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Followers of the Houthi movement raise a poster of Yemen's former President Ali Abdullah Saleh against U.S. support to Saudi-led air strikes, in Yemen's capital Sanaa, in this February 19, 2016 file photo. REUTERS/Mohamed al-Sayaghi

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ISTANBUL (Reuters) - Turkey has frozen the assets of former Yemeni president Ali Abdullah Saleh, in line with a decision by the U.N. Security Council, the government said in its Official Gazette on Thursday.

All of Saleh's assets in Turkish banks and other financial institutions were frozen, it said. It did not say how much money Saleh was believed to hold in Turkey.

U.N.-appointed investigators have told the Security Council they suspect Saleh of amassing as much as $60 billion (£41.87 billion), equivalent to Yemen's annual GDP, during his long rule, and colluding in a takeover by the Houthi militia in 2014.

Most of this wealth was believed to have been transferred abroad under false names or the names of others holding the assets on his behalf, the investigators have said.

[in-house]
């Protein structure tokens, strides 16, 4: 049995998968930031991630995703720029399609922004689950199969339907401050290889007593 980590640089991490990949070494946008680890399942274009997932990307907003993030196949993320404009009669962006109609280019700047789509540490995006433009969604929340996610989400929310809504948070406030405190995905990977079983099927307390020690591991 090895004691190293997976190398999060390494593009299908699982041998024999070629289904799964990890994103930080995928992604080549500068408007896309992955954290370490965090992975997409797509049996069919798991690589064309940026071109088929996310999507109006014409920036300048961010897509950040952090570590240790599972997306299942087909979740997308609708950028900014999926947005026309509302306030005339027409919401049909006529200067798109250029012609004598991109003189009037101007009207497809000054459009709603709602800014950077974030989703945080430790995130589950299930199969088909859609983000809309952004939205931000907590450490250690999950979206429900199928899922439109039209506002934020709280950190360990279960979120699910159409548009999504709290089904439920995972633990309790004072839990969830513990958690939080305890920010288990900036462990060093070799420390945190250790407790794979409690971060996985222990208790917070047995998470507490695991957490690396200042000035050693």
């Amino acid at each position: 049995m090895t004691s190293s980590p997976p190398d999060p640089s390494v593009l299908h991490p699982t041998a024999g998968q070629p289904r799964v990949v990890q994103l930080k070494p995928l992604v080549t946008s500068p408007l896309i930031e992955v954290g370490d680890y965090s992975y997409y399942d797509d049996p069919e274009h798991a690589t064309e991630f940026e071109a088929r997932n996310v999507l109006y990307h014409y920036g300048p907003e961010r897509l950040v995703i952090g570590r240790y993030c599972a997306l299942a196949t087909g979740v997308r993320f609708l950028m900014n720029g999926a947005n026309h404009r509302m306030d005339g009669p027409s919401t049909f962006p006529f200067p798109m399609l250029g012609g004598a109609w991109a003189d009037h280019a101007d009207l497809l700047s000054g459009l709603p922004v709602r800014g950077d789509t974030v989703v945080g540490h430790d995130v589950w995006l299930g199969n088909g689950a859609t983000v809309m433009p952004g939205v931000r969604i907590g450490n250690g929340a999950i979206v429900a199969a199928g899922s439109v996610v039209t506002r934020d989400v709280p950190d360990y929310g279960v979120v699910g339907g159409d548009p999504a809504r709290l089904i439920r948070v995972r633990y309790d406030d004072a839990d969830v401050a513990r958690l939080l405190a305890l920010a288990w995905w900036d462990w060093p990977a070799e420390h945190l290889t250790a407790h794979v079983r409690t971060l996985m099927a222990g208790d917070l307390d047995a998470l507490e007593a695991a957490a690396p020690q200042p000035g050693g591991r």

The assets were in the form of property, cash, shares, gold and other valuable commodities, and were believed to spread across at least 20 countries.

Saleh, who is head of Yemen's largest party, the General People's Congress, enjoys the loyalty of sections of the armed forces despite having stepped down from office nearly four years ago after months of protests. He later emerged as ally of the Iran-backed Houthi Shi'ite fighters.

Majority Sunni Turkey is allied with Saudi Arabia in Yemen, where forces loyal to Yemen's Saudi-backed president are fighting the Houthis.

(Reporting by Ceyda Caglayan, Writing by Seda Sezer; Editing by David Dolan and Raissa Kasolowsky)

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